One of the driving factors of Python’s success is the ability for developers to integrate with performant languages such as C and C++. The challenge is that the interface for those extensions is specific to the main implementation of the language. This contributes to difficulties in building alternative runtimes that can support important packages such as NumPy. To address this situation a team of developers are working to create the hpy project, a new interface for extension developers that is standardized and provides a uniform target for multiple runtimes. In this episode Antonio Cuni discusses the motivations for creating hpy, how it benefits the whole ecosystem, and ways to contribute to the effort. This is an exciting development that has the potential to unlock a new wave of innovation in the ways that you can run your Python code.
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- Your host as usual is Tobias Macey and today I’m interviewing Antonio Cuni about hpy, a project aiming to reimagine the C API for Python
- How did you get introduced to Python?
- Can you start by describing what the hpy project is and how it got started?
- What are the goals for the project?
- Who else is involved?
- How much engagement have you had with CPython core contributors or the steering council?
- Who are the consumers of the current C API for the CPython implementation?
- What are some of the pain points or shortcomings for those consumers?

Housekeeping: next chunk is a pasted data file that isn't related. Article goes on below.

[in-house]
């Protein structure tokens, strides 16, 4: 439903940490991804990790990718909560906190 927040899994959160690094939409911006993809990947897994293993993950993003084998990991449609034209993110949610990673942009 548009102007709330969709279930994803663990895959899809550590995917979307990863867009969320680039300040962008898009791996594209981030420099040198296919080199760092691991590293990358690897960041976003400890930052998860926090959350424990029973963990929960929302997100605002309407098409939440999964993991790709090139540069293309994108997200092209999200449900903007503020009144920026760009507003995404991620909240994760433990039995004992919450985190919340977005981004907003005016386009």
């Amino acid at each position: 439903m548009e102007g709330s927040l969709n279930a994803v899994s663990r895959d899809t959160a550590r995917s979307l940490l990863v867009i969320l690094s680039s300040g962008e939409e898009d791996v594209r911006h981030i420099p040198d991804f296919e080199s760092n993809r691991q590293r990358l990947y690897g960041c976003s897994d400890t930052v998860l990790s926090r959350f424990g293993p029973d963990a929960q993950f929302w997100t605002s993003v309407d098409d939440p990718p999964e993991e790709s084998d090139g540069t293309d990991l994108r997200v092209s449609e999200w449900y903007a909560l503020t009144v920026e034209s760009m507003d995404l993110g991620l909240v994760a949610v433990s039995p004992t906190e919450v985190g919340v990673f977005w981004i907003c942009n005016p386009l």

- What impact does that have for users of a given library that leverages C extensions?
- Can you talk through the structure of the hpy project?
- What are some of the design challenges that you are facing for determining the external API?
- What is involved in integrating the hpy interface into alternate runtimes such as PyPy or RustPython?
- What is the potential or observed performance impact for libraries that currently rely on the existing C API?
- How has the vision and scope of this project been updated as you have gotten further along in the implementation?
- What are the downstream impacts that you anticipate in projects such as PyPy and Cython?
- What have you found to be the most challenging or contentious aspects of implementing hpy so far?
- What are some of the most interesting/unexpected/useful lessons that you have learned while working on hpy?
- What do you have planned for the near to medium term for hpy?
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The intro and outro music is from Requiem for a Fish The Freak Fandango Orchestra / CC BY-SA